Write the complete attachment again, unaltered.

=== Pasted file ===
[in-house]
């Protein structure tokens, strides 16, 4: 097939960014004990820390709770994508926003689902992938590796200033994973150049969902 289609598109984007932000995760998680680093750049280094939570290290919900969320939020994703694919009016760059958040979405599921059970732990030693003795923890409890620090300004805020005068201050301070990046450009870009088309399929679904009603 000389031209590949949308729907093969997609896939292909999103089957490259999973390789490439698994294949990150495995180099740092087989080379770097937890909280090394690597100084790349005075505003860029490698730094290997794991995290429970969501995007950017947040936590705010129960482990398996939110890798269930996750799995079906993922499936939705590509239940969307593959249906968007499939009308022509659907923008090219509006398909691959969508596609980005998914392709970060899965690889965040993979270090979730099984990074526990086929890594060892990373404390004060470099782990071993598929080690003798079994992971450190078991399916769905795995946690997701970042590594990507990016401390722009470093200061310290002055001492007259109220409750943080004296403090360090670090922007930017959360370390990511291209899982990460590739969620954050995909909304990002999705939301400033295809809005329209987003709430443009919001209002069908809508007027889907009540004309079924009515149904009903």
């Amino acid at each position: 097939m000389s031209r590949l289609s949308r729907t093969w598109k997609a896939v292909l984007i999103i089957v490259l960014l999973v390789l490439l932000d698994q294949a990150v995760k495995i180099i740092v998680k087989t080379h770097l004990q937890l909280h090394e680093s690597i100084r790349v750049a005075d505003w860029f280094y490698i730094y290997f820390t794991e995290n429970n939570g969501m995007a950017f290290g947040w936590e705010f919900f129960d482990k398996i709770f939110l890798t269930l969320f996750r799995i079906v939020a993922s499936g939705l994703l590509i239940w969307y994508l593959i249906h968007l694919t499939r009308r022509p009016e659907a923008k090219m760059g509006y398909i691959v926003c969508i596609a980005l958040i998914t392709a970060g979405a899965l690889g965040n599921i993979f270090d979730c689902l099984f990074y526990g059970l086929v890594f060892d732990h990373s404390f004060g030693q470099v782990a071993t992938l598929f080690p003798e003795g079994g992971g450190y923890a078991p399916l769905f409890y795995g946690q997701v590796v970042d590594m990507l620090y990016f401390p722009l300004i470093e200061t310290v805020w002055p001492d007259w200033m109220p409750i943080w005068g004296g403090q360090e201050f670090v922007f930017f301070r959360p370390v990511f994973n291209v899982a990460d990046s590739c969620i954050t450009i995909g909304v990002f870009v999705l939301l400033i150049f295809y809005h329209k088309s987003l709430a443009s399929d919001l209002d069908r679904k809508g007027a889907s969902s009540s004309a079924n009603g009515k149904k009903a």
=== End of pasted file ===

[in-house]
């Protein structure tokens, strides 16, 4: 097939960014004990820390709770994508926003689902992938590796200033994973150049969902 289609598109984007932000995760998680680093750049280094939570290290919900969320939020994703694919009016760059958040979405599921059970732990030693003795923890409890620090300004805020005068201050301070990046450009870009088309399929679904009603 000389031209590949949308729907093969997609896939292909999103089957490259999973390789490439698994294949990150495995180099740092087989080379770097937890909280090394690597100084790349005075505003860029490698730094290997794991995290429970969501995007950017947040936590705010129960482990398996939110890798269930996750799995079906993922499936939705590509239940969307593959249906968007499939009308022509659907923008090219509006398909691959969508596609980005998914392709970060899965690889965040993979270090979730099984990074526990086929890594060892990373404390004060470099782990071993598929080690003798079994992971450190078991399916769905795995946690997701970042590594990507990016401390722009470093200061310290002055001492007259109220409750943080004296403090360090670090922007930017959360370390990511291209899982990460590739969620954050995909909304990002999705939301400033295809809005329209987003709430443009919001209002069908809508007027889907009540004309079924009515149904009903």
């Amino acid at each position: 097939m000389s031209r590949l289609s949308r729907t093969w598109k997609a896939v292909l984007i999103i089957v490259l960014l999973v390789l490439l932000d698994q294949a990150v995760k495995i180099i740092v998680k087989t080379h770097l004990q937890l909280h090394e680093s690597i100084r790349v750049a005075d505003w860029f280094y490698i730094y290997f820390t794991e995290n429970n939570g969501m995007a950017f290290g947040w936590e705010f919900f129960d482990k398996i709770f939110l890798t269930l969320f996750r799995i079906v939020a993922s499936g939705l994703l590509i239940w969307y994508l593959i249906h968007l694919t499939r009308r022509p009016e659907a923008k090219m760059g509006y398909i691959v926003c969508i596609a980005l958040i998914t392709a970060g979405a899965l690889g965040n599921i993979f270090d979730c689902l099984f990074y526990g059970l086929v890594f060892d732990h990373s404390f004060g030693q470099v782990a071993t992938l598929f080690p003798e003795g079994g992971g450190y923890a078991p399916l769905f409890y795995g946690q997701v590796v970042d590594m990507l620090y990016f401390p722009l300004i470093e200061t310290v805020w002055p001492d007259w200033m109220p409750i943080w005068g004296g403090q360090e201050f670090v922007f930017f301070r959360p370390v990511f994973n291209v899982a990460d990046s590739c969620i954050t450009i995909g909304v990002f870009v999705l939301l400033i150049f295809y809005h329209k088309s987003l709430a443009s399929d919001l209002d069908r679904k809508g007027a889907s969902s009540s004309a079924n009603g009515k149904k009903a």